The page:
My HTV Fail

I will be the first to admit that I am not an expert when it comes to heat transfer vinyl. I've dabbled over the years with it, but it isn't my first love.


Today I took another stab at making myself a sweatshirt. I used multiple layers of htv and well, it was a learning experience.



I used my new favorite design: Love - Retro SVG and decided it would look awesome in some neon colors on a black top.


I started off in Silhouette Studio where I mirrored my design to prepare it for cutting on htv. Here is another video where I show this process.


The cutting went spectacular and I was onto weeding in no time. I will say, it is much easier to weed when you leave your vinyl on the mat so it won't keep curling up. This is one of the problems with storing vinyl in rolls.


Next up, is the fun part, applying it all to the shirt. I started off by measuring down 3 inches from the collar since this is an adult top. I used my fabric pencil to make a line, which I noticed was completely on an angle when I went to edit the video. Anyway, the line is to help with the placement to not be too high or low on the shirt.


In normal Christie fashion, I just decided to wing it, instead of doing my research beforehand! I used everyday iron-on by Cricut and started with 400 degrees F for 30 seconds, based on this being a setting I've used in the past for Cricut iron-on glitter htv. I still had to hit each area multiple times to make the vinyl stick to the shirt.


After doing this on the pink layer, I realized my vinyl was looking really thin and the black fabric was showing through in some places. I turned the heat press down to 340 degrees F and continued on with 30 seconds for the next 2 layers.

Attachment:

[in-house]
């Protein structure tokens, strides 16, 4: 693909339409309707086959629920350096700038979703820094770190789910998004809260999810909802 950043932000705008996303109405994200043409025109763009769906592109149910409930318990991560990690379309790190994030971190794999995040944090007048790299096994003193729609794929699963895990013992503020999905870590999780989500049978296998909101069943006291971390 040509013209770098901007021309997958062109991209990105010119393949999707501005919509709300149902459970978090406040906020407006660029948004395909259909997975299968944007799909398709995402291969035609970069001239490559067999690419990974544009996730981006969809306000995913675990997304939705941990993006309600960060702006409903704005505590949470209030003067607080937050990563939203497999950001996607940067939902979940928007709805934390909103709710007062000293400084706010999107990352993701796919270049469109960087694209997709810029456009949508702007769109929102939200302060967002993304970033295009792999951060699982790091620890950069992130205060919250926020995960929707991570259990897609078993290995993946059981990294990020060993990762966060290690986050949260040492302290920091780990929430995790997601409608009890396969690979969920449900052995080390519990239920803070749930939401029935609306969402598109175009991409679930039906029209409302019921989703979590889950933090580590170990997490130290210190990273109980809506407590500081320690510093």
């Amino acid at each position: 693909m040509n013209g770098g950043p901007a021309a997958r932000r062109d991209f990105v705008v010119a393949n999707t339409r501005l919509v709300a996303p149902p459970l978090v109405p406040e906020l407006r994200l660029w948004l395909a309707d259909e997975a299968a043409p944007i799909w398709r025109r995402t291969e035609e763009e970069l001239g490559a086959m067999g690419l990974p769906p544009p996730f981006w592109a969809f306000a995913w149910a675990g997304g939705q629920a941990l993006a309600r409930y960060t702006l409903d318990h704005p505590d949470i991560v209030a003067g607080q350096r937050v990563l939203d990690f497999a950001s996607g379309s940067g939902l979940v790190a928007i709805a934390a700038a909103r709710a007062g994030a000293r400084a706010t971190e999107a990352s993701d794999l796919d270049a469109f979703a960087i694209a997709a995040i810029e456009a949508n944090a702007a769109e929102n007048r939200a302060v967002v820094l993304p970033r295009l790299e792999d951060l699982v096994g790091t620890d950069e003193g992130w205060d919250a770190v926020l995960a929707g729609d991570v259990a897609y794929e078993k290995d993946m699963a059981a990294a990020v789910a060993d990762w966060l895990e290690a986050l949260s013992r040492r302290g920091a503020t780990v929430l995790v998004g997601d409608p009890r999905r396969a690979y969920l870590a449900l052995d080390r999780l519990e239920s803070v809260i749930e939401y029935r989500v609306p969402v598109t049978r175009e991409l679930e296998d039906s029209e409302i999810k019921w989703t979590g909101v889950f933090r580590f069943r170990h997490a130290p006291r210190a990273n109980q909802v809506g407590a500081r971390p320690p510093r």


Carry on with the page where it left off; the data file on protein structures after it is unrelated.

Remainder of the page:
When I placed my second layer, orange, it wasn't lining up well at all. I had gaps on some ends when I lined up the other sides. I realized this is because I used too much heat on the first layer and it shrunk.


The third and final layer was a bit better since I had turned down the heat. It still was not completely perfect. After looking at my pitiful project, I figured it was time to do some research to figure out what I did wrong.



I'll fill you in on all my learnings so you don't have to make the same mistakes and waste that precious htv.


  1. Look up the recommended heat press settings for the type of vinyl you'll be using. Set the press for half this temperature.

  2. Use this lower setting and less time when doing multiple layers. The goal is to just barely tack on each layer before adding another.

  3. Once all the layers are applied, now hit your project with that same low temperature, but for a full 30 seconds across the entire project. Now your project can shrink at the same rate.

I was absolutely feeling some growing pains with this project, but it wasn't a totally wasted effort. I'll still be wearing my neon sweatshirt around the house, just maybe not out in public.


I hope you find this lesson helpful, but also come to see that even us experienced crafters have a project fail every now and again.


Until next time...

With Love,

Crafty Christie